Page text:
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Forum topic by teenagewoodworker posted 02-25-2008 04:05 AM 21220 views 3 times favorited 19 replies Add to Favorites Watch
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2727 posts in 4734 days

02-25-2008 04:05 AM

I don’t know if this is under the right forum but here i go.

i want to get some Walnut for a project and while looking through my Rockler Magazine i noticed that they sell both Walnut and Black Walnut and i was wondering if anyone knew of any significant differences between them.

and while i’m on the subject does anyone have any advice on staining Walnut?

19 replies so far

View Composter's profile


1 post in 4710 days

#1 posted 02-25-2008 04:25 AM

The whole point of getting real walnut is the walnut. If you’re going to stain a piece of wood, get poplar or pine. If you want a truly beautiful piece of wood, rub some linseed oil into walnut. It brings out the grain, puts a little sheen on the surface, but leaves the natural character of the tree to its own glory.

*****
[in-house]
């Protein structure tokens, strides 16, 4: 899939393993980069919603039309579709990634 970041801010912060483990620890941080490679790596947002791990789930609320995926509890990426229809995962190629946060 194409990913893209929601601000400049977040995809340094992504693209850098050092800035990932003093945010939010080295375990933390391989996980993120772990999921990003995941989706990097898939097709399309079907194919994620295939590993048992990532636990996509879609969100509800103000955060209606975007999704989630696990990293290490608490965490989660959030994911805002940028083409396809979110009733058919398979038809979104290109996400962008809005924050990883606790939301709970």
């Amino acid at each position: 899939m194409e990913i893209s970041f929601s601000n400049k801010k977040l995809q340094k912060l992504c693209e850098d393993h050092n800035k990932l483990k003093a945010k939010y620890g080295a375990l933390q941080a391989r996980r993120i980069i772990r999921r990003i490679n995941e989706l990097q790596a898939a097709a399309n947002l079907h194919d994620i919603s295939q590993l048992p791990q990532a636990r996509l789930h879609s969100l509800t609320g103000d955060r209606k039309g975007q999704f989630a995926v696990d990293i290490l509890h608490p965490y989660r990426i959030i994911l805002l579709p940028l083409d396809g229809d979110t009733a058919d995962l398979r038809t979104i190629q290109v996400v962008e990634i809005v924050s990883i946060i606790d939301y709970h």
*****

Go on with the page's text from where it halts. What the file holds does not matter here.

View 8iowa's profile


1591 posts in 4727 days

#2 posted 02-25-2008 04:26 AM

Black Walnut is more commonly referred to as “American Walnut”. This is the standard gunstock walnut – until plastic came along. There is also a Claro Walnut, which I believe is mostly found in California. English Walnut has a lighter, more reddish tone. It is also referred to as French Walnut and Turkish Walnut but is the same species as far as I know.

Be very careful with stains on American Walnut. You can end up with something as black as Ebony.

-- "Heaven is North of the Bridge"

View Scott Bryan's profile

Scott Bryan

27249 posts in 4788 days

#3 posted 02-25-2008 04:36 AM

I agree with composter. Usually with walnut you do not need to stain. An oil application brings out the beauty of the wood. There may be some issue with the color of sapwood. But this is handled by steaming.

-- Challenges are what make life interesting; overcoming them is what makes life meaningful- Joshua Marine

View USCJeff's profile


1065 posts in 5034 days

#4 posted 02-25-2008 05:00 AM

Please don’t stain Walnut. :) Couple of considerations: Walnut is pretty porous in all variations. You’ll have to account for that at some point. There are many great fillers for dark woods. I tend to wet sand the finish I’m using to fill the grain. I’m fond of Danish Oil for Walnut. I’ve used Watco’s Dark Walnut Danish Oil as well as their traditional D.O. Both worked nicely. I like to follow either with Amber Shellac. A few coats gives it a “touch me” appearance.